Wealth

How much wealth do you need to join the 1% club in your country?

The sun sets on the skyline of midtown Manhattan, the Empire State Building and Hudson Yards in New York City on February 17, 2024.
Gary Hershorn | Corbis News | Getty Images

The entry barriers to the 1% rich club have been getting tougher across the world. Here’s how much you need to join the ranks of the wealthiest people in your country.

Wealth creation, largely fueled by a “robust performance” of the U.S. economy and a rebound in the equity markets, has pushed the minimum requirements for people to qualify as the richest in their respective countries, according to Knight Frank’s wealth report.

The global consultancy notes that Monaco, which has the world’s densest population of millionaires, retains the number one spot for entry into the 1% rich club at $12.9 million, rising 4% from a year ago.

Second in line is Luxembourg, which has an entry requirement of $10.8 million, followed by Switzerland at $8.5 million. The U.S. comes in fourth, with $5.8 million, up 15% from a year earlier.

At $5.2 million, Singapore is fifth globally and leads the Asia-Pacific region in terms of the wealth needed to break into the elite club.

The city-state, alongside Hong Kong, is leading the charge to host Asia’s newly minted wealthy.

The two are offering tax incentives and business-friendly regulations to attract 1,100 family offices that manage over $4 trillion in assets.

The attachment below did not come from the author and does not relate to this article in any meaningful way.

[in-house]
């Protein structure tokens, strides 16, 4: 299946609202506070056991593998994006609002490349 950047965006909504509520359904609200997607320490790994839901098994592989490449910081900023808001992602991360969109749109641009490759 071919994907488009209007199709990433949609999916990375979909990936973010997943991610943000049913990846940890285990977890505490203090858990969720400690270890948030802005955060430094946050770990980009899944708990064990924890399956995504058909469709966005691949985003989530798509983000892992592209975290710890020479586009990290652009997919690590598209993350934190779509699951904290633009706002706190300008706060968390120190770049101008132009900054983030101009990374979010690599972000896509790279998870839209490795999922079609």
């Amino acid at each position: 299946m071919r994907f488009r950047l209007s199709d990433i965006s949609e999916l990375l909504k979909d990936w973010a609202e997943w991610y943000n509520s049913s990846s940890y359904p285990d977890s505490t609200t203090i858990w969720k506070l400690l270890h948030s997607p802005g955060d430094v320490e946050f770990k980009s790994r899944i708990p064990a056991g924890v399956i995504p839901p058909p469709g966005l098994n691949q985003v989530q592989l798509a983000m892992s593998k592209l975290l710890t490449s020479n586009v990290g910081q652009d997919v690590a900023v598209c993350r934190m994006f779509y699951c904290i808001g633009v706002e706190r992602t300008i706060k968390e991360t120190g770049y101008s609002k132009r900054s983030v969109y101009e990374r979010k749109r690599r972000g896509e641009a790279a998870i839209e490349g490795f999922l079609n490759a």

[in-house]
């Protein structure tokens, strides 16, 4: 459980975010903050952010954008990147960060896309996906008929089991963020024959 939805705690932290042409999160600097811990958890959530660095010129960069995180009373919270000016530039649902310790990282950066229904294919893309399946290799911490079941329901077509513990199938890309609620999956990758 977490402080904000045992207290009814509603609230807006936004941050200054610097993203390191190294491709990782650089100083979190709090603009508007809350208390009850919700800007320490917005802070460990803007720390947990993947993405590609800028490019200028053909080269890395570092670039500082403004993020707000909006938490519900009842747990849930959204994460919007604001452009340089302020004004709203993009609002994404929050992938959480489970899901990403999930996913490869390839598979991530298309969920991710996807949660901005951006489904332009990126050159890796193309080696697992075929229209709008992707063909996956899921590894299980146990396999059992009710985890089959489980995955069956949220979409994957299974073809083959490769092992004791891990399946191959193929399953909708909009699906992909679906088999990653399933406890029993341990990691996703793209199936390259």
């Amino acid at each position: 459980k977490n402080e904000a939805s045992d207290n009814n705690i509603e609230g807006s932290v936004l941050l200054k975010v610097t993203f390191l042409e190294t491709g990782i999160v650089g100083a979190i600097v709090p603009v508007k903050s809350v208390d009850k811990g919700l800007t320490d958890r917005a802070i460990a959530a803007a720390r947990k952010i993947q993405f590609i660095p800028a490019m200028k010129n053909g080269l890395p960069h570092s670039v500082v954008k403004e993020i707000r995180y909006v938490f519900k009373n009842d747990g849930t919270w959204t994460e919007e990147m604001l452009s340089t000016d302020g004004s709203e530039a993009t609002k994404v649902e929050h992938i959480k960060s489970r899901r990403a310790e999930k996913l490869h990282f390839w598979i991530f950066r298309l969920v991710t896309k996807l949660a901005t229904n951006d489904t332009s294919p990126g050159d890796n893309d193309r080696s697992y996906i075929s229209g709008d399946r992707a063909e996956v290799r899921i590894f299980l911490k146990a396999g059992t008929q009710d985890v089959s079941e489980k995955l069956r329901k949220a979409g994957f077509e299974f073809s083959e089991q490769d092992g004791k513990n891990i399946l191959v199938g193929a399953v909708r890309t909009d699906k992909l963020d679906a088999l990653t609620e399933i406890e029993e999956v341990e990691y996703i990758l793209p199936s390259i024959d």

As exclusive as the 1% club sounds, it’s still relatively “easier” to break into its ranks than it is to be an Ultra High Networth Individual (UHNWI), which has a global average entry point of $30 million, according to Knight Frank.

The findings highlight the substantial differences in wealth distribution between countries, Knight Frank’s Global Head of Research Liam Bailey said.

“As Western countries in particular grapple with government deficits and the need to raise tax revenue, expect greater policy focus on where wealth is located,” Bailey added.

He emphasized that governments will have to walk a tightrope between taxing wealth and encouraging its growth as they strive to grow their economies.

The number of wealthy individuals is expected to rise by 28.1% in the five years to 2028, which is much lower compared with the 44% increase seen in the five-year period to 2023, Knight Frank noted.

The latest numbers also underscore the divide between the world’s rich and poor. Since 2020, while the world’s five richest men have more than doubled their fortunes, five billion people have become poorer, according to a report by global organization Oxfam America.

Driving the inequality are corporations that are pushing back on minimum wage increases and unionization, Oxfam said.

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